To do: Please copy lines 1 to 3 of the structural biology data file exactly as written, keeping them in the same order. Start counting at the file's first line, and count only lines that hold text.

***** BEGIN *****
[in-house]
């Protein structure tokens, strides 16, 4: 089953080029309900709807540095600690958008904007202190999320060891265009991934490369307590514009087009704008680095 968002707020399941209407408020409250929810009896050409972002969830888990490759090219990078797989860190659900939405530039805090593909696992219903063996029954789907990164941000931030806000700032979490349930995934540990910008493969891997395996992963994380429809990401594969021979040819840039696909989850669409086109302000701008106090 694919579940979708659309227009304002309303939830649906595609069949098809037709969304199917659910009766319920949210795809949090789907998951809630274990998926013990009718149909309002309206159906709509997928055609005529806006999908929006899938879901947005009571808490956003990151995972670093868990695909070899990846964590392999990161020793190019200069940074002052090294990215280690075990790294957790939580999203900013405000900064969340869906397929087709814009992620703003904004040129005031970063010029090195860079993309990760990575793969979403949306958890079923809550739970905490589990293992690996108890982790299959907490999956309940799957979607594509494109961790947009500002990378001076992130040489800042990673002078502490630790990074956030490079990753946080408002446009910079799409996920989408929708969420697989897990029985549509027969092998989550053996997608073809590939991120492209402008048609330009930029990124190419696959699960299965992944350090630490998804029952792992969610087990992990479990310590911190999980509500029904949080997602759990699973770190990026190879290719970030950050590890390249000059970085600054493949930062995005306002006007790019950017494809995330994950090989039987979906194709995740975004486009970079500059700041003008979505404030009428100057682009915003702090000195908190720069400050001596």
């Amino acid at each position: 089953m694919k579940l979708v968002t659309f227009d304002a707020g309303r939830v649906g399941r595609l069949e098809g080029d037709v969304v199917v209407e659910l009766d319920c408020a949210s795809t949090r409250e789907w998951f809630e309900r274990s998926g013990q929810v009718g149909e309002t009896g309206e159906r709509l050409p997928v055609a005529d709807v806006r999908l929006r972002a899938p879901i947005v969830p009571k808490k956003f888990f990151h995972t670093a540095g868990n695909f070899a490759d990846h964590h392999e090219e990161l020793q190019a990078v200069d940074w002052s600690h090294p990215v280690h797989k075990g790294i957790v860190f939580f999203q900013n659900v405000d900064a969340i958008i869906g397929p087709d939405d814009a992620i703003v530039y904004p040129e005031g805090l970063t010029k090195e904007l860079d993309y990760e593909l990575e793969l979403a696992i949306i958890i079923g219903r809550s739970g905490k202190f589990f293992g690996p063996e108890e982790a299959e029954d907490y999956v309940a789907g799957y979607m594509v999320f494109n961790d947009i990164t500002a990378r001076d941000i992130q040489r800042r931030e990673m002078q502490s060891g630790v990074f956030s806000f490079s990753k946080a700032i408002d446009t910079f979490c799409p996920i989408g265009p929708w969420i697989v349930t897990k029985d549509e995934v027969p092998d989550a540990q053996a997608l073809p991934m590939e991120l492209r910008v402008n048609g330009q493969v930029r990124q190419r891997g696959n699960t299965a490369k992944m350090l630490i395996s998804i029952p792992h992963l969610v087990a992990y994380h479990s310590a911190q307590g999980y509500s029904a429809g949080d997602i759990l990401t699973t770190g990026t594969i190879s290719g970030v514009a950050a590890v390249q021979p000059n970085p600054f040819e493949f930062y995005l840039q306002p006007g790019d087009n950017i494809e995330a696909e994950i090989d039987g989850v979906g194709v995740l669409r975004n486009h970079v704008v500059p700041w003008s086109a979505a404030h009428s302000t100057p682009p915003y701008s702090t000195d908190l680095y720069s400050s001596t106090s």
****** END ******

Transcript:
[in-house]
């Protein structure tokens, strides 16, 4: 089953080029309900709807540095600690958008904007202190999320060891265009991934490369307590514009087009704008680095 968002707020399941209407408020409250929810009896050409972002969830888990490759090219990078797989860190659900939405530039805090593909696992219903063996029954789907990164941000931030806000700032979490349930995934540990910008493969891997395996992963994380429809990401594969021979040819840039696909989850669409086109302000701008106090 694919579940979708659309227009304002309303939830649906595609069949098809037709969304199917659910009766319920949210795809949090789907998951809630274990998926013990009718149909309002309206159906709509997928055609005529806006999908929006899938879901947005009571808490956003990151995972670093868990695909070899990846964590392999990161020793190019200069940074002052090294990215280690075990790294957790939580999203900013405000900064969340869906397929087709814009992620703003904004040129005031970063010029090195860079993309990760990575793969979403949306958890079923809550739970905490589990293992690996108890982790299959907490999956309940799957979607594509494109961790947009500002990378001076992130040489800042990673002078502490630790990074956030490079990753946080408002446009910079799409996920989408929708969420697989897990029985549509027969092998989550053996997608073809590939991120492209402008048609330009930029990124190419696959699960299965992944350090630490998804029952792992969610087990992990479990310590911190999980509500029904949080997602759990699973770190990026190879290719970030950050590890390249000059970085600054493949930062995005306002006007790019950017494809995330994950090989039987979906194709995740975004486009970079500059700041003008979505404030009428100057682009915003702090000195908190720069400050001596």
């Amino acid at each position: 089953m694919k579940l979708v968002t659309f227009d304002a707020g309303r939830v649906g399941r595609l069949e098809g080029d037709v969304v199917v209407e659910l009766d319920c408020a949210s795809t949090r409250e789907w998951f809630e309900r274990s998926g013990q929810v009718g149909e309002t009896g309206e159906r709509l050409p997928v055609a005529d709807v806006r999908l929006r972002a899938p879901i947005v969830p009571k808490k956003f888990f990151h995972t670093a540095g868990n695909f070899a490759d990846h964590h392999e090219e990161l020793q190019a990078v200069d940074w002052s600690h090294p990215v280690h797989k075990g790294i957790v860190f939580f999203q900013n659900v405000d900064a969340i958008i869906g397929p087709d939405d814009a992620i703003v530039y904004p040129e005031g805090l970063t010029k090195e904007l860079d993309y990760e593909l990575e793969l979403a696992i949306i958890i079923g219903r809550s739970g905490k202190f589990f293992g690996p063996e108890e982790a299959e029954d907490y999956v309940a789907g799957y979607m594509v999320f494109n961790d947009i990164t500002a990378r001076d941000i992130q040489r800042r931030e990673m002078q502490s060891g630790v990074f956030s806000f490079s990753k946080a700032i408002d446009t910079f979490c799409p996920i989408g265009p929708w969420i697989v349930t897990k029985d549509e995934v027969p092998d989550a540990q053996a997608l073809p991934m590939e991120l492209r910008v402008n048609g330009q493969v930029r990124q190419r891997g696959n699960t299965a490369k992944m350090l630490i395996s998804i029952p792992h992963l969610v087990a992990y994380h479990s310590a911190q307590g999980y509500s029904a429809g949080d997602i759990l990401t699973t770190g990026t594969i190879s290719g970030v514009a950050a590890v390249q021979p000059n970085p600054f040819e493949f930062y995005l840039q306002p006007g790019d087009n950017i494809e995330a696909e994950i090989d039987g989850v979906g194709v995740l669409r975004n486009h970079v704008v500059p700041w003008s086109a979505a404030h009428s302000t100057p682009p915003y701008s702090t000195d908190l680095y720069s400050s001596t106090s």